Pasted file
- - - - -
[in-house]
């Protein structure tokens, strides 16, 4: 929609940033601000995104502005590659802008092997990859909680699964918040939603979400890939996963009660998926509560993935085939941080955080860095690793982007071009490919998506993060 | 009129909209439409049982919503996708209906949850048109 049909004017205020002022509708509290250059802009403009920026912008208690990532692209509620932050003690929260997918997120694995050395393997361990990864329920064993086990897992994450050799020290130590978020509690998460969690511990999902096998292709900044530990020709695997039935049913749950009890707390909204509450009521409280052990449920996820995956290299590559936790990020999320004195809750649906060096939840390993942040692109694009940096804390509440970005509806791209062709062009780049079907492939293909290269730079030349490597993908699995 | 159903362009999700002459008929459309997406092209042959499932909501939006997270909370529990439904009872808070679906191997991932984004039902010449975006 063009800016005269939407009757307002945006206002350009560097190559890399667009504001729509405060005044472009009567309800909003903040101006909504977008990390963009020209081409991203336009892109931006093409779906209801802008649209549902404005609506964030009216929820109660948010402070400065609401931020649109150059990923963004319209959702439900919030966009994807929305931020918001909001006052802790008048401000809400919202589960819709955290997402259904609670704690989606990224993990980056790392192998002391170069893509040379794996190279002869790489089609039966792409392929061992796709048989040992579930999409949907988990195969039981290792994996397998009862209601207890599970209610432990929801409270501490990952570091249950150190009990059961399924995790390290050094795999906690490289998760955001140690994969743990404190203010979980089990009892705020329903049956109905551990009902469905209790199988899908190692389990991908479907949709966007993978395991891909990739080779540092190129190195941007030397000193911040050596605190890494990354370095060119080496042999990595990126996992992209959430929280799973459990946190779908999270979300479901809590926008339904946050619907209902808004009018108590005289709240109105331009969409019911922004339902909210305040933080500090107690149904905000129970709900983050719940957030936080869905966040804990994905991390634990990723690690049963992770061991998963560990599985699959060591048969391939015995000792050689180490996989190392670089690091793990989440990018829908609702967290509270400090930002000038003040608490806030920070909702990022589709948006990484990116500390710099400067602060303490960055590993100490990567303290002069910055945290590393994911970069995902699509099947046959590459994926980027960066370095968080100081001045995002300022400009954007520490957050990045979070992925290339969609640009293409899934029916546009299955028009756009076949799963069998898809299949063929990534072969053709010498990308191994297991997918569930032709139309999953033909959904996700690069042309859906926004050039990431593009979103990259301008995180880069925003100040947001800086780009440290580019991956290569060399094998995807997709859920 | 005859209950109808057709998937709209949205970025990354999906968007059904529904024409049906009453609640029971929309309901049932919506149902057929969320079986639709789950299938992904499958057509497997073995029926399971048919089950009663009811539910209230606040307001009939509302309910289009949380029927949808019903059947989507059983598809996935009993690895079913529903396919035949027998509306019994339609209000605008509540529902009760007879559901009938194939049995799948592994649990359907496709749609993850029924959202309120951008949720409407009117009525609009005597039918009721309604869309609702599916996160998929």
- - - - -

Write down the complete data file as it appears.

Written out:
[in-house]
């Protein structure tokens, strides 16, 4: 929609940033601000995104502005590659802008092997990859909680699964918040939603979400890939996963009660998926509560993935085939941080955080860095690793982007071009490919998506993060 | 009129909209439409049982919503996708209906949850048109 049909004017205020002022509708509290250059802009403009920026912008208690990532692209509620932050003690929260997918997120694995050395393997361990990864329920064993086990897992994450050799020290130590978020509690998460969690511990999902096998292709900044530990020709695997039935049913749950009890707390909204509450009521409280052990449920996820995956290299590559936790990020999320004195809750649906060096939840390993942040692109694009940096804390509440970005509806791209062709062009780049079907492939293909290269730079030349490597993908699995 | 159903362009999700002459008929459309997406092209042959499932909501939006997270909370529990439904009872808070679906191997991932984004039902010449975006 063009800016005269939407009757307002945006206002350009560097190559890399667009504001729509405060005044472009009567309800909003903040101006909504977008990390963009020209081409991203336009892109931006093409779906209801802008649209549902404005609506964030009216929820109660948010402070400065609401931020649109150059990923963004319209959702439900919030966009994807929305931020918001909001006052802790008048401000809400919202589960819709955290997402259904609670704690989606990224993990980056790392192998002391170069893509040379794996190279002869790489089609039966792409392929061992796709048989040992579930999409949907988990195969039981290792994996397998009862209601207890599970209610432990929801409270501490990952570091249950150190009990059961399924995790390290050094795999906690490289998760955001140690994969743990404190203010979980089990009892705020329903049956109905551990009902469905209790199988899908190692389990991908479907949709966007993978395991891909990739080779540092190129190195941007030397000193911040050596605190890494990354370095060119080496042999990595990126996992992209959430929280799973459990946190779908999270979300479901809590926008339904946050619907209902808004009018108590005289709240109105331009969409019911922004339902909210305040933080500090107690149904905000129970709900983050719940957030936080869905966040804990994905991390634990990723690690049963992770061991998963560990599985699959060591048969391939015995000792050689180490996989190392670089690091793990989440990018829908609702967290509270400090930002000038003040608490806030920070909702990022589709948006990484990116500390710099400067602060303490960055590993100490990567303290002069910055945290590393994911970069995902699509099947046959590459994926980027960066370095968080100081001045995002300022400009954007520490957050990045979070992925290339969609640009293409899934029916546009299955028009756009076949799963069998898809299949063929990534072969053709010498990308191994297991997918569930032709139309999953033909959904996700690069042309859906926004050039990431593009979103990259301008995180880069925003100040947001800086780009440290580019991956290569060399094998995807997709859920 | 005859209950109808057709998937709209949205970025990354999906968007059904529904024409049906009453609640029971929309309901049932919506149902057929969320079986639709789950299938992904499958057509497997073995029926399971048919089950009663009811539910209230606040307001009939509302309910289009949380029927949808019903059947989507059983598809996935009993690895079913529903396919035949027998509306019994339609209000605008509540529902009760007879559901009938194939049995799948592994649990359907496709749609993850029924959202309120951008949720409407009117009525609009005597039918009721309604869309609702599916996160998929």